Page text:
Jennifer Carr, registered nurse in Cardiopulmonary Rehabilitation
Cholesterol. We see messages about it on cereal boxes, television and the web. But what does it all really mean? Jennifer Carr, a registered nurse in Cardiopulmonary Rehabilitation at Riverview Hospital helps us weed through all the cholesterol clutter.
Simply put, cholesterol is a waxy, fatty substance that naturally occurs in our bodies. It’s essential—at normal levels—for basic functioning.
Cholesterol is broken down into two types—high-density lipoprotein (HDL) and low-density lipoprotein (LDL). HDL and LDL are types of fats called lipids. HDL is known as the “good” cholesterol, while LDL is known as the “bad.” Each lipid has a different purpose in the body and also a different level that’s considered to be within normal limits.
To learn our numbers, a cholesterol test—commonly known as a lipid profile or lipid panel—must be done. This simple blood draw provides four results—HDL, LDL, triglycerides and total cholesterol. Your results are provided as numbers and are given to you in terms of milligrams (mg) of cholesterol per deciliter (dL) of blood.
This lipid travels throughout our bloodstream removing LDL from places where it does not belong and moves it to the liver for disposal. It also helps keep the inner walls of blood vessels clean and healthy, helping to ward off heart attack and stroke. Remember, this is the “good” cholesterol, so the higher this number, the better. Optimal level: Greater than 40 mg/dL for men and 50 mg/dL for women.
This lipid collects in the walls of blood vessels, causing narrowing of the arteries that can lead to heart attack and stroke. This is the “bad’ cholesterol, so this number is the one your doctor will be primarily concerned about. Optimal level: Less than 100 mg/dL and less than 70 mg/dL if you have existing heart disease.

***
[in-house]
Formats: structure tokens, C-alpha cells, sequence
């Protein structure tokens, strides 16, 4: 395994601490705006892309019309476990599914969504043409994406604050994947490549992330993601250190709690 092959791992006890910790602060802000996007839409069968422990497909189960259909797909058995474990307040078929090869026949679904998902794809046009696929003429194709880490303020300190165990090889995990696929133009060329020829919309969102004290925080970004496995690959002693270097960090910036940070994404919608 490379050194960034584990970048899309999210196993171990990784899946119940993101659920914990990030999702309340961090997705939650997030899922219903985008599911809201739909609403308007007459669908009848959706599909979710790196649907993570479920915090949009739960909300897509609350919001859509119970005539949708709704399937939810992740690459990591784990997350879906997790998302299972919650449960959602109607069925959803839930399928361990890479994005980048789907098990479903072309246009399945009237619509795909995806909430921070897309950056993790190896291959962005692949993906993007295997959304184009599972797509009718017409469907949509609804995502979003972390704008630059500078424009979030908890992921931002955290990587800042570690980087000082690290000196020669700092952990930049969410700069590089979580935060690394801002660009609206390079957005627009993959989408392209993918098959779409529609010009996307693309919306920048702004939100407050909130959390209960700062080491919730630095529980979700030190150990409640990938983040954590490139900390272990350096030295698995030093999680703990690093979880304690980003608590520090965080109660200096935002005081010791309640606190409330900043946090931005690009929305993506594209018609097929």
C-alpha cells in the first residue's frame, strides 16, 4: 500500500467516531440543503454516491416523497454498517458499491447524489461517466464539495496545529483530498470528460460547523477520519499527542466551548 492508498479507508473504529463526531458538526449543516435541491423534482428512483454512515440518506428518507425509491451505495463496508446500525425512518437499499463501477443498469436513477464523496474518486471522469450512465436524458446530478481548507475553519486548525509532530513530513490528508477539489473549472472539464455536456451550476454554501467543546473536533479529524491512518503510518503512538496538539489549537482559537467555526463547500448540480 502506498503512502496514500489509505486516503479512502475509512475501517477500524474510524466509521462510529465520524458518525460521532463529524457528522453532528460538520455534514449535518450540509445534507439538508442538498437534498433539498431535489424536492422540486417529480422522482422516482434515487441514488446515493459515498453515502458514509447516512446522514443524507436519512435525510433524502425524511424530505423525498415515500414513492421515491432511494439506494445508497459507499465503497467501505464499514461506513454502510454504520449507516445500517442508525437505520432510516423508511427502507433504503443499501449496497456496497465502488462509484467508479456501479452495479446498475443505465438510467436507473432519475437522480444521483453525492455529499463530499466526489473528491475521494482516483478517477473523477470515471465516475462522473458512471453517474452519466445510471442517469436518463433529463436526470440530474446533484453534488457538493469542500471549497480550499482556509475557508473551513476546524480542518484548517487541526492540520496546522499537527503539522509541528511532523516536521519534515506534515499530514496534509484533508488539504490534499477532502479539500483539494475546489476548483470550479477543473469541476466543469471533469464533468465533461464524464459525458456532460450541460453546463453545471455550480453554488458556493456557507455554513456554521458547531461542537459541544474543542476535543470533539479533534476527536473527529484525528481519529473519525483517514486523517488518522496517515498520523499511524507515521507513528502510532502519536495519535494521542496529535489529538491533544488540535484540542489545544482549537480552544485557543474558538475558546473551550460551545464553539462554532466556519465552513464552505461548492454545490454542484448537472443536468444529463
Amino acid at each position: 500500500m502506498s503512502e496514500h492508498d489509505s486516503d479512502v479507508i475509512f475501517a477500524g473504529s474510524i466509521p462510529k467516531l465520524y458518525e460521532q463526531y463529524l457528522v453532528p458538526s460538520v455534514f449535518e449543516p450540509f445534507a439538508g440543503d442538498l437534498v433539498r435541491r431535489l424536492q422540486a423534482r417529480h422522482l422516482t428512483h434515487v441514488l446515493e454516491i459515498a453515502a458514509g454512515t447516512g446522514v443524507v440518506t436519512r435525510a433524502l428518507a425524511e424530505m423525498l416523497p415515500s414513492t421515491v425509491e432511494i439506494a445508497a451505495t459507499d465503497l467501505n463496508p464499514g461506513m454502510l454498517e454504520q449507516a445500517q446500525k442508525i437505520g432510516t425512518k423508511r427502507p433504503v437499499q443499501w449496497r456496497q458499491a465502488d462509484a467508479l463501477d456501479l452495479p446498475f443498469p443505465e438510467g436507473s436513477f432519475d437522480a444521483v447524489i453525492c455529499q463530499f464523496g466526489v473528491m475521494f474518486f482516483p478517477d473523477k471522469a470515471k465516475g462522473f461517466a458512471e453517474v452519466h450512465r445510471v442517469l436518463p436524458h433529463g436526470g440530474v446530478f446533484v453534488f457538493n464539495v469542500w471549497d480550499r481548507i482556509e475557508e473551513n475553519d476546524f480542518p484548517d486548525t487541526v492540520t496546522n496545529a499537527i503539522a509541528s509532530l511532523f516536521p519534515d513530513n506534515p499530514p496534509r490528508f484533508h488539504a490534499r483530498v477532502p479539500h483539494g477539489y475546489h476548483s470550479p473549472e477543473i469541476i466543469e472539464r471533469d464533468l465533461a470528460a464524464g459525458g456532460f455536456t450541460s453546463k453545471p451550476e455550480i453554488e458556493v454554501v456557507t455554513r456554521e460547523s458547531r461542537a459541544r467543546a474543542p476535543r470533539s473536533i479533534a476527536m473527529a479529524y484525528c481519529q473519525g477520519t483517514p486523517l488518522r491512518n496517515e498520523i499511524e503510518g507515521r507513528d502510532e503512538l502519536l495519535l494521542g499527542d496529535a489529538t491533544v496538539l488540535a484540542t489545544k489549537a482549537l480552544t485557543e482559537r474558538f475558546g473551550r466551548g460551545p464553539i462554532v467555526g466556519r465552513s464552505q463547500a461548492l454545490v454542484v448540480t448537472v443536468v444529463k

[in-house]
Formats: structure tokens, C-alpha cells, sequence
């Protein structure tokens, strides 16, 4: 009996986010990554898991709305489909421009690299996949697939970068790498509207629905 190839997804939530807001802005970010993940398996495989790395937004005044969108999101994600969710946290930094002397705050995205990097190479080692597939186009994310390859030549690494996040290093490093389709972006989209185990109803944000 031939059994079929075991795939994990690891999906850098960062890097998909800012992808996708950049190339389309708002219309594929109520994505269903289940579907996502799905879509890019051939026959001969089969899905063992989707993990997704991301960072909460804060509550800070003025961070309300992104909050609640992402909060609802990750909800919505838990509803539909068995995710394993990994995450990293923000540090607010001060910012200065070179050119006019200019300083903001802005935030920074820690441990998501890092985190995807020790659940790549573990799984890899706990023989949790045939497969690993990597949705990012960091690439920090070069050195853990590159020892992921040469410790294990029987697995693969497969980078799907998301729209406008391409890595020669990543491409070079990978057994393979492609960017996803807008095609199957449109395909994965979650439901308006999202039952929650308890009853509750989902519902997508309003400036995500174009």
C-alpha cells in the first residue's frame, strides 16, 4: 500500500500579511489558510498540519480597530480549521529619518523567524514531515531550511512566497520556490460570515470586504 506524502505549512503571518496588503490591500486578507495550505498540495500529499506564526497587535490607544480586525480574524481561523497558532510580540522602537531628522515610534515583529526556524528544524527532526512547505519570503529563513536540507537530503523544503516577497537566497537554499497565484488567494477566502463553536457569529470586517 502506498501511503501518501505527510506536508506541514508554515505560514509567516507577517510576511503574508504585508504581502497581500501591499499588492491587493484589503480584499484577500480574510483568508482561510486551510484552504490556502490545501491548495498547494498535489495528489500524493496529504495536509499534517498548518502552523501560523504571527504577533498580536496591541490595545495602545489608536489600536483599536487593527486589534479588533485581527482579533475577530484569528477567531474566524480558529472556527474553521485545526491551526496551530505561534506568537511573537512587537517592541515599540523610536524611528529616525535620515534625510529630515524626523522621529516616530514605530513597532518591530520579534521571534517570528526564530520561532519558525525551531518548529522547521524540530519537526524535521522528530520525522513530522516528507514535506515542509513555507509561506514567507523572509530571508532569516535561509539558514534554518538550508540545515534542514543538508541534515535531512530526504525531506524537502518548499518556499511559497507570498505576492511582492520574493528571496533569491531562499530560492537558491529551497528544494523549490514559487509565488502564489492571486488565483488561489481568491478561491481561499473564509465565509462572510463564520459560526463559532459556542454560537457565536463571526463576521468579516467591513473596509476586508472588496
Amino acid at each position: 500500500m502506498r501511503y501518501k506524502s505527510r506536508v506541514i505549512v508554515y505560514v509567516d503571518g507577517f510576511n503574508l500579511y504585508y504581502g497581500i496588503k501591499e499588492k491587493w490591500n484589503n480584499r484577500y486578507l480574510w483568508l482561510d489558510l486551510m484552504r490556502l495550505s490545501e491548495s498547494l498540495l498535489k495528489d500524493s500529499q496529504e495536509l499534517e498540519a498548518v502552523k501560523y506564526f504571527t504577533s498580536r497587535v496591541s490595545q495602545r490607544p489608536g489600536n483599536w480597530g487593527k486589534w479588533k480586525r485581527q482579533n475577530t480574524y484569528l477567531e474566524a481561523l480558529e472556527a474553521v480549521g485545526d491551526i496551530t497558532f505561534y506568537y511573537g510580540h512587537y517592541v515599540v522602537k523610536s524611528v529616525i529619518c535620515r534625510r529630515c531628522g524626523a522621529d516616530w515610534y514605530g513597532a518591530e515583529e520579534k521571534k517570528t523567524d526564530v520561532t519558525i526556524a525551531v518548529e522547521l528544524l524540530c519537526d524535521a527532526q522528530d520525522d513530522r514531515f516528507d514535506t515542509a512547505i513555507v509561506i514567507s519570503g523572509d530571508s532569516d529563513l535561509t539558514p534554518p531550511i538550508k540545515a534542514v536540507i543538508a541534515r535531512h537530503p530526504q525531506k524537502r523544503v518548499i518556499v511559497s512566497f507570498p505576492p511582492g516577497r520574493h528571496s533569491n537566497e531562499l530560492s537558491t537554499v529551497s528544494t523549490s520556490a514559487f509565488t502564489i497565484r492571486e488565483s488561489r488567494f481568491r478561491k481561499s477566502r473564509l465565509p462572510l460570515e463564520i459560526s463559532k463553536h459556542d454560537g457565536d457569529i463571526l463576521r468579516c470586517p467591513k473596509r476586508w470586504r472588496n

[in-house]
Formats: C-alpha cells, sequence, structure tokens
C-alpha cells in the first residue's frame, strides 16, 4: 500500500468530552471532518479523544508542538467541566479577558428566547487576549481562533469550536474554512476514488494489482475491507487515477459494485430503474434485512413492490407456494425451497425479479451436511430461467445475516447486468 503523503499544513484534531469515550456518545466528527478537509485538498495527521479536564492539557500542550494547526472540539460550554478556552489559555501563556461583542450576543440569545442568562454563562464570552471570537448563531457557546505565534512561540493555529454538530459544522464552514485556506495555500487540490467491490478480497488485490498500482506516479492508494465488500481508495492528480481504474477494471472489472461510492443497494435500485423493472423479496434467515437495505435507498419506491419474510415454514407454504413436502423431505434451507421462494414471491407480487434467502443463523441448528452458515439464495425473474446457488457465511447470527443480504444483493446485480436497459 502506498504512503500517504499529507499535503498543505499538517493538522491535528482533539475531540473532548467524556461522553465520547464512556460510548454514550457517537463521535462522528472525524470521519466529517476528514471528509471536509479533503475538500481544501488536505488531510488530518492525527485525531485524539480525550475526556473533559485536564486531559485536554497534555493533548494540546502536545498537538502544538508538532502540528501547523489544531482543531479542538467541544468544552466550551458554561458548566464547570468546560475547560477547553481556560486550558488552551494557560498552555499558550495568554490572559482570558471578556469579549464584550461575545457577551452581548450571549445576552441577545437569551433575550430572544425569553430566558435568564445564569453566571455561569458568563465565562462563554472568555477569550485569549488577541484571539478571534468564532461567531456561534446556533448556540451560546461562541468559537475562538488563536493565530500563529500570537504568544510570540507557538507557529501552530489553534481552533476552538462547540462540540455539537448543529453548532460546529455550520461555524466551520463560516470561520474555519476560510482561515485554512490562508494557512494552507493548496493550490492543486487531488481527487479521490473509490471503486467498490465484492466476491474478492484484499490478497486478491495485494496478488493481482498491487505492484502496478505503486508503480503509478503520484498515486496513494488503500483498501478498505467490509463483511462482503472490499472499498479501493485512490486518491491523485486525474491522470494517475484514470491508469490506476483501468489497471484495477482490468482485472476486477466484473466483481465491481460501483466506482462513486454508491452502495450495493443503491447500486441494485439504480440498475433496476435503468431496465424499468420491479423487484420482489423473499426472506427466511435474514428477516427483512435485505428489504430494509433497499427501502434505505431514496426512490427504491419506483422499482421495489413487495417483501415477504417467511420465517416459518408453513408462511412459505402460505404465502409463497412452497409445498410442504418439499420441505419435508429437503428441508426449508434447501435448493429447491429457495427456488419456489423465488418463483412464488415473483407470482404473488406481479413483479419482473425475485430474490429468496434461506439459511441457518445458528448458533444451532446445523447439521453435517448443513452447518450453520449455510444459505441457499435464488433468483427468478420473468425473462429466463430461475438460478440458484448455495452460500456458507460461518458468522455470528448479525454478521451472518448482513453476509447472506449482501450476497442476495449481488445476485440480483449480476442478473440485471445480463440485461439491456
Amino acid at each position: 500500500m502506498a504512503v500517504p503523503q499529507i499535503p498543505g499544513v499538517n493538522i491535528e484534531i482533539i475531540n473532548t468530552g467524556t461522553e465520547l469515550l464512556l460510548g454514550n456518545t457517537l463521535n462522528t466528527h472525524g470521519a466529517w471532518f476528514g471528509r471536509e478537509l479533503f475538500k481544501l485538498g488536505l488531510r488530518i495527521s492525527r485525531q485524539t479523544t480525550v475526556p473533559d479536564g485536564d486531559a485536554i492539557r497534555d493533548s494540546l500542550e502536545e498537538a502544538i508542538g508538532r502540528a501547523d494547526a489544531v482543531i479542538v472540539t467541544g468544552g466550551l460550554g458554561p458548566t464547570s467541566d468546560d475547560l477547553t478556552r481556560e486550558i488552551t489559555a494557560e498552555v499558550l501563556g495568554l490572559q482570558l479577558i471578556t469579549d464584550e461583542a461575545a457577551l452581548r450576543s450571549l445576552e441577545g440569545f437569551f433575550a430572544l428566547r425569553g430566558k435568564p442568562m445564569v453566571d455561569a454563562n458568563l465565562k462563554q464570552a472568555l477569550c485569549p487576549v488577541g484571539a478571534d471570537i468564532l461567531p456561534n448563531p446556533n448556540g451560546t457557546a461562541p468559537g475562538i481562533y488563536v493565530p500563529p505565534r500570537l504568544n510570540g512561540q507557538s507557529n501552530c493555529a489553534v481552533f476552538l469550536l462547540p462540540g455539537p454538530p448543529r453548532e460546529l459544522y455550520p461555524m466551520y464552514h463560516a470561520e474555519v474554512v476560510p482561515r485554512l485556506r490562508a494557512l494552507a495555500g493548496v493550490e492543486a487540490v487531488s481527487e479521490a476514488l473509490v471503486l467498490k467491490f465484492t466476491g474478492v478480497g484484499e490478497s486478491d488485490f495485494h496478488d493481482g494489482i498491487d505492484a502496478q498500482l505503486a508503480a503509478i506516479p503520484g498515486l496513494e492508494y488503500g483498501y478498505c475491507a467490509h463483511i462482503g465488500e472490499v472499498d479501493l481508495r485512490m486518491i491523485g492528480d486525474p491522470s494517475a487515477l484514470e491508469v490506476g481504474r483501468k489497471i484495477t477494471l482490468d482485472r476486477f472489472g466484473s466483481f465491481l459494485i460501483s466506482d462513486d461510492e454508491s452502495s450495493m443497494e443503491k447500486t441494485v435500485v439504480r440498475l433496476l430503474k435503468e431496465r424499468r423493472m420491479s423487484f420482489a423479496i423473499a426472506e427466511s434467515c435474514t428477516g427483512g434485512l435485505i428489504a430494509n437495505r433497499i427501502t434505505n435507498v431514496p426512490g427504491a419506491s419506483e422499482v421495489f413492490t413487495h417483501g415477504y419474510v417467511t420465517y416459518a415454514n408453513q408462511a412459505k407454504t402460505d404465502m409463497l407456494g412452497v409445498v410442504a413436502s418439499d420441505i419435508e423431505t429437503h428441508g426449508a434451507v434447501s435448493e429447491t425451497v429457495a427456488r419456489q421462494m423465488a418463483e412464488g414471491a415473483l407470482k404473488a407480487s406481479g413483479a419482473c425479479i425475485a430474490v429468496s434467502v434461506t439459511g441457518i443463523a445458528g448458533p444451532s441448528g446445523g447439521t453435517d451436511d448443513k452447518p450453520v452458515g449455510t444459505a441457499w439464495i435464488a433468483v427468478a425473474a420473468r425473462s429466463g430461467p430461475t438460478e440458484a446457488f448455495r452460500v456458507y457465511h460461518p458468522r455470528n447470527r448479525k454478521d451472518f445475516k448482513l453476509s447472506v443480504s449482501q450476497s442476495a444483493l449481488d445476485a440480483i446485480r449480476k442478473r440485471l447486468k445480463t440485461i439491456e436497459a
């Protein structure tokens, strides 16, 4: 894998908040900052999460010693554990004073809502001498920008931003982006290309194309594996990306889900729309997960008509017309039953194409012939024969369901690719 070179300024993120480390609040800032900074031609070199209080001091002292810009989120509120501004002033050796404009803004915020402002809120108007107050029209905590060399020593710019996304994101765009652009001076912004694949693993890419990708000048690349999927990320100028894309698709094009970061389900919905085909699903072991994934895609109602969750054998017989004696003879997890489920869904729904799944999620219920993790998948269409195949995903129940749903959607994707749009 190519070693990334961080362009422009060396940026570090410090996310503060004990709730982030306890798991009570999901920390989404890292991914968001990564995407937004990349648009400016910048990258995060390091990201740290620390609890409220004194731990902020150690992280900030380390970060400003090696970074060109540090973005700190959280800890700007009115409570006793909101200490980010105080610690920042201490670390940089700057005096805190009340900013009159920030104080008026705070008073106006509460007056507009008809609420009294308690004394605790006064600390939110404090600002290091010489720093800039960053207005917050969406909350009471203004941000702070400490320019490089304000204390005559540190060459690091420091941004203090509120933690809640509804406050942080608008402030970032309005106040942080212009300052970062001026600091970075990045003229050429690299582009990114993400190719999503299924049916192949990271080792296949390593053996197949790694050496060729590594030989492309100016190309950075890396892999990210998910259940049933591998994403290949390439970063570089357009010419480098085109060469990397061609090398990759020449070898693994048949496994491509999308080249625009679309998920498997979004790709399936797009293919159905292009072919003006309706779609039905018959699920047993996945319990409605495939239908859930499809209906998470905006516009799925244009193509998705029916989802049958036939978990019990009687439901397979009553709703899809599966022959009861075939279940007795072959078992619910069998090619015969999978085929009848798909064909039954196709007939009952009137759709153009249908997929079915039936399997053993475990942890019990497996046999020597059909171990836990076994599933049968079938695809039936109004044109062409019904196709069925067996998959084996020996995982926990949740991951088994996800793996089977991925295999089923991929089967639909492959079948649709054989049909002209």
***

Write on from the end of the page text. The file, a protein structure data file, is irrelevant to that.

Triglycerides are the main form of fat made in the body that’s used to provide energy. If you have extra triglycerides, it can lead to heart disease or stroke, especially in people with low HDL and high LDL. Optimal level: Less than 150 mg/dL.
A total cholesterol score is calculated by the following: HDL + LDL + 20 percent of your triglyceride level. Total cholesterol is a small part of the picture when it comes to evaluating risk for cardiovascular disease. A person can have total cholesterol within normal limits, yet still be at risk for having a cardiovascular problem. This is why knowing your individual HDL and LDL scores is key.
Once your cholesterol test is complete, your doctor will review your results with you to determine if any action is necessary to bring your numbers within a healthy range. Cholesterol-lowering actions may include a change in diet, increase in physical activity, quitting smoking if you are a smoker, or medication.
The American Heart Association recommends adults age 20 or older have a cholesterol test done every five years. You may need to have your cholesterol checked more often if one or more of these situations applies to you:
- Your total cholesterol is 200 mg/dL or more
- You are a man over age 45 or a woman over age 50
- Your HDL is less than 40 mg/dL
- You have other risk factors for heart disease and stroke
Your doctor can provide you with a recommended testing schedule based on your personal risk factors.
The Riverview Hospital Outpatient Laboratory offers direct access laboratory testing through which you can access a wide range of tests to monitor your health. A physician’s order is not required. A heart health/lipid profile that determines the risk of coronary heart disease is available for $15 and can be ordered online and completed at your convenience during Riverview Hospital Outpatient Laboratory business hours.